Guo F, Rocha K, Bali P, Pranpat M, Fiskus W, Boyapalle S, Kumaraswamy S, Balasis M, Greedy B, Armitage ES, et al. Abrogation of heat shock protein 70 induction as a strategy to increase antileukemia activity of heat shock protein 90 inhibitor 17-allylamino-demethoxy geldanamycin. Cancer Res. 2005;65:10536–44.
Hadley KE, Hendricks DT. Use of NQO1 status as a selective biomarker for oesophageal squamous cell carcinomas with greater sensitivity to 17-AAG. BMC Cancer. 2014;14:334.
Gaspar N, Sharp SY, Pacey S, Jones C, Walton M, Vassal G, Eccles S, Pearson A, Workman P. Acquired resistance to 17-allylamino-17-demethoxygeldanamycin (17-AAG, tanespimycin) in glioblastoma cells. Cancer Res. 2009;69:1966–75.
Guo W, Reigan P, Siegel D, Zirrolli J, Gustafson D, Ross D. The bioreduction of a series of benzoquinone ansamycins by NAD(P)H:quinone oxidoreductase 1 to more potent heat shock protein 90 inhibitors, the hydroquinone ansamycins. Mol Pharmacol. 2006;70:1194–203.
Landmann H, Proia DA, He S, Ogawa LS, Kramer F, Beissbarth T, Grade M, Gaedcke J, Ghadimi M, Moll U, Dobbelstein M. UDP glucuronosyltransferase 1A expression levels determine the response of colorectal cancer cells to the heat shock protein 90 inhibitor ganetespib. Cell Death Dis. 2014;5:e1411.
Acquaviva J, He S, Zhang C, Jimenez JP, Nagai M, Sang J, Sequeira M, Smith DL, Ogawa LS, Inoue T, et al. FGFR3 translocations in bladder cancer: differential sensitivity to HSP90 inhibition based on drug metabolism. Mol Cancer Res. 2014;12:1042–54.
Busacca S, Law EW, Powley IR, Proia DA, Sequeira M, Le Quesne J, Klabatsa A, Edwards JM, Matchett KB, Luo JL, et al. Resistance to HSP90 inhibition involving loss of MCL1 addiction. Oncogene. 2016;35:1483–92.
Fiskus W, Verstovsek S, Manshouri T, Rao R, Balusu R, Venkannagari S, Rao NN, Ha K, Smith JE, Hembruff SL, et al. Heat shock protein 90 inhibitor is synergistic with JAK2 inhibitor and overcomes resistance to JAK2-TKI in human myeloproliferative neoplasm cells. Clin Cancer Res. 2011;17:7347–58.
Wang SW, Sun YM. The IL-6/JAK/STAT3 pathway: potential therapeutic strategies in treating colorectal cancer (review). Int J Oncol. 2014;44:1032–40.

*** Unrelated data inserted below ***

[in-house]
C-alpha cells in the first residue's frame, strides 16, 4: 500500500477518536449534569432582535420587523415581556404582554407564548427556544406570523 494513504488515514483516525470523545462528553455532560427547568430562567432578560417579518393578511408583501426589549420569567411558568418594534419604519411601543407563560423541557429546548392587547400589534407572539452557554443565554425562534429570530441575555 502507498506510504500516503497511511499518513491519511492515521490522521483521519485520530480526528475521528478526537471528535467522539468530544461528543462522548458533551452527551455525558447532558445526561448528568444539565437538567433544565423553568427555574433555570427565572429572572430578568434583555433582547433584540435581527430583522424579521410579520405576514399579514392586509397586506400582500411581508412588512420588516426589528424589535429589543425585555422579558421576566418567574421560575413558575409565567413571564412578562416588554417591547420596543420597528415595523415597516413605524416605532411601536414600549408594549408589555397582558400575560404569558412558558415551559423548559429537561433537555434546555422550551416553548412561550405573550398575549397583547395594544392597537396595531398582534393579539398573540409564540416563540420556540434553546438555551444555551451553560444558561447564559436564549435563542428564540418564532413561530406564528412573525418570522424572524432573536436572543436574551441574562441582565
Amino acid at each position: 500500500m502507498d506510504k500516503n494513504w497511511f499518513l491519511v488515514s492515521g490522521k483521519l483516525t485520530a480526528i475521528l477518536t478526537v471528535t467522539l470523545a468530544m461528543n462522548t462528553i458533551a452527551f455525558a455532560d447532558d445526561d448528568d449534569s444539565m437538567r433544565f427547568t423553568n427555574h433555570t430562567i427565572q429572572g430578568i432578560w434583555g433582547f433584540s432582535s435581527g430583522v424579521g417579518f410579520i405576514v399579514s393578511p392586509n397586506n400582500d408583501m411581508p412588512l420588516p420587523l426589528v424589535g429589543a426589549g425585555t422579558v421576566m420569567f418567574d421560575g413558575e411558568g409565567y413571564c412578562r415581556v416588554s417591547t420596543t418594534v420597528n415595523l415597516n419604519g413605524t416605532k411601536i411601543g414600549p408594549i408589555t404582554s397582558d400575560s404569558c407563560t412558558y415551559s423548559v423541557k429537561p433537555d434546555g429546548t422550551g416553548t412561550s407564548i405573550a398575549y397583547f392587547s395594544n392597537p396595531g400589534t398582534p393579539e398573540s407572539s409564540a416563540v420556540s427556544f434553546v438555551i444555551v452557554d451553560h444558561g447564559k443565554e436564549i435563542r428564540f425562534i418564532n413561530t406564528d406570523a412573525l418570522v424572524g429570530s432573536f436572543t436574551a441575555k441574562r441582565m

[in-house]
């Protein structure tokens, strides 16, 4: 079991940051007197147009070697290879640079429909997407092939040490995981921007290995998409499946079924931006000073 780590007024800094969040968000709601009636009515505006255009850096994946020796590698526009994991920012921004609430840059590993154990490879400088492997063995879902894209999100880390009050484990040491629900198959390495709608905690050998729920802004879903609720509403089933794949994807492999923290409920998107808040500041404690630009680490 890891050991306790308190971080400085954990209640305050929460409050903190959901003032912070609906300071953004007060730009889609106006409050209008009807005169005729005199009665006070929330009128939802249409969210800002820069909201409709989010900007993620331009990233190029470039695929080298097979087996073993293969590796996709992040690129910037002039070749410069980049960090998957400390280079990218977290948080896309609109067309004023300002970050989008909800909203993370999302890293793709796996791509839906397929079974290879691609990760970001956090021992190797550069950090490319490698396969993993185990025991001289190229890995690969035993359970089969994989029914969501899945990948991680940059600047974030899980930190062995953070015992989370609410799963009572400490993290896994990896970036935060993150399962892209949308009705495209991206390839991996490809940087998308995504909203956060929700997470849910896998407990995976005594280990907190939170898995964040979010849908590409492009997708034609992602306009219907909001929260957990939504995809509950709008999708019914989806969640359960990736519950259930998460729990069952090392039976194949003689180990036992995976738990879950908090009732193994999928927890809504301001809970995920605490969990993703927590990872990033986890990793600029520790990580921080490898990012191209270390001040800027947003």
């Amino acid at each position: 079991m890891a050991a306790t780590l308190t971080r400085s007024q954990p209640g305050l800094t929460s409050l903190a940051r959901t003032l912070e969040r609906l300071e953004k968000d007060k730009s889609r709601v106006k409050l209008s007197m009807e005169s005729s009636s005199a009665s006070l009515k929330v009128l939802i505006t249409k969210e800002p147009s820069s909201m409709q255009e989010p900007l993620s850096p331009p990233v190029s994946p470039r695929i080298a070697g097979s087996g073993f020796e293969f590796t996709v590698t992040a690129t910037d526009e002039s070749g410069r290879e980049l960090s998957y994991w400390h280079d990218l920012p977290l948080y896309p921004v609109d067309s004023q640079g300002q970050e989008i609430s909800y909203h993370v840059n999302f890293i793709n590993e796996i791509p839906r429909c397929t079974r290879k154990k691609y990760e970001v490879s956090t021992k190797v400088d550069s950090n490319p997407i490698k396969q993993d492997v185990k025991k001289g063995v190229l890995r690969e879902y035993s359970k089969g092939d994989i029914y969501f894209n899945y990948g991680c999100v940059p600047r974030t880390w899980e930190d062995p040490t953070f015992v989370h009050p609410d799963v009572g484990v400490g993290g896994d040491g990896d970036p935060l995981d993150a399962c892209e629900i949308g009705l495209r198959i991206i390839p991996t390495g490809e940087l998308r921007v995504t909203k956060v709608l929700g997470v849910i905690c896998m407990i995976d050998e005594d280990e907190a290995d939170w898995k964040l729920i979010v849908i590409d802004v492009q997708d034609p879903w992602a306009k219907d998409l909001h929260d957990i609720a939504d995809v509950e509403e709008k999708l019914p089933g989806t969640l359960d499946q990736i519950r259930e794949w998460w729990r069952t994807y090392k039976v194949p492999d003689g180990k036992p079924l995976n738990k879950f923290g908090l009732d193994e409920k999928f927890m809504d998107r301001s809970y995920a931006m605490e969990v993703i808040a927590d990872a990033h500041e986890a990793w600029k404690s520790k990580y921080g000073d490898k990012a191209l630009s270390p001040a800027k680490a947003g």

Sansone P, Bromberg J. Targeting the interleukin-6/Jak/stat pathway in human malignancies. J Clin Oncol. 2012;30:1005–14.
Lee HJ, Zhuang G, Cao Y, Du P, Kim HJ, Settleman J. Drug resistance via feedback activation of Stat3 in oncogene-addicted cancer cells. Cancer Cell. 2014;26:207–21.
Zhao C, Li H, Lin HJ, Yang S, Lin J, Liang G. Feedback activation of STAT3 as a Cancer drug-resistance mechanism. Trends Pharmacol Sci. 2016;37:47–61.
Pu YS, Hour TC, Chuang SE, Cheng AL, Lai MK, Kuo ML. Interleukin-6 is responsible for drug resistance and anti-apoptotic effects in prostatic cancer cells. Prostate. 2004;60:120–9.
Guo Y, Xu F, Lu T, Duan Z, Zhang Z. Interleukin-6 signaling pathway in targeted therapy for cancer. Cancer Treat Rev. 2012;38:904–10.
Yan HQ, Huang XB, Ke SZ, Jiang YN, Zhang YH, Wang YN, Li J, Gao FG. Interleukin 6 augments lung cancer chemotherapeutic resistance via ataxia-telangiectasia mutated/NF-kappaB pathway activation. Cancer Sci. 2014;105:1220–7.
Conze D, Weiss L, Regen PS, Bhushan A, Weaver D, Johnson P, Rincon M. Autocrine production of interleukin 6 causes multidrug resistance in breast cancer cells. Cancer Res. 2001;61:8851–8.
This work was supported by grants from the Medical Research Council and Universiti Brunei Darussalam Chancellor’s Scholarship (AM). The funding bodies had no role in the design of the study or the collection, analysis, and interpretation of data or in writing the manuscript.
Availability of data and materials
The datasets used and/or analysed during the current study are available from the corresponding author on reasonable request.
Ethics approval and consent to participate
None of the materials or cell lines required ethical approval for their use.
Consent for publication
The authors declare that they have no competing interests.
Springer Nature remains neutral with regard to jurisdictional claims in published maps and institutional affiliations.
Table S1. The top 20 most significantly enriched pathways seen in HSP90i-resistant clones. Pathway enrichment analysis performed on differentially expressed genes in parental and HSP90i-resistant Hs578T cells using MetaCore (https://portal.genego.com). (DOCX 13 kb)
Figure S1. Positive correlation of pSTAT3 expression with HSP90i sensitivity. A scatter plot displaying the relationship between ganetespib sensitivity (IC50) and pSTAT3 expression in the panel of TNBC cell lines. (DOCX 25 kb)
Table S2. Compounds that were selectively cytotoxic to parental Hs578T cells compared with HSP90i-resistant clone CR3. Cell viability was assessed after 72 h exposure to a 326-compound small molecule library (1 μM each compound. SELLECK). Z-scores ≤ − 2 identified compounds that were selectively cytotoxic to parental Hs578T cells. (DOCX 13 kb)
Table S3. Compounds that were differentially cytotoxic to HSP90i-resistant clone CR3 in the presence of ganetespib. Cell viability was assessed after 72 h exposure to a 326-compound small molecule library (1 μM each compound. SELLECK) in the presences or absence of ganetespib (10 nM). Z-scores ≤ − 2 identified compounds that were selectively cytotoxic CR3 cells in the absence of ganetespib, Z-scores ≥2 identified compounds that were selectively cytotoxic CR3 cells in the presence of ganetespib. (DOCX 23 kb)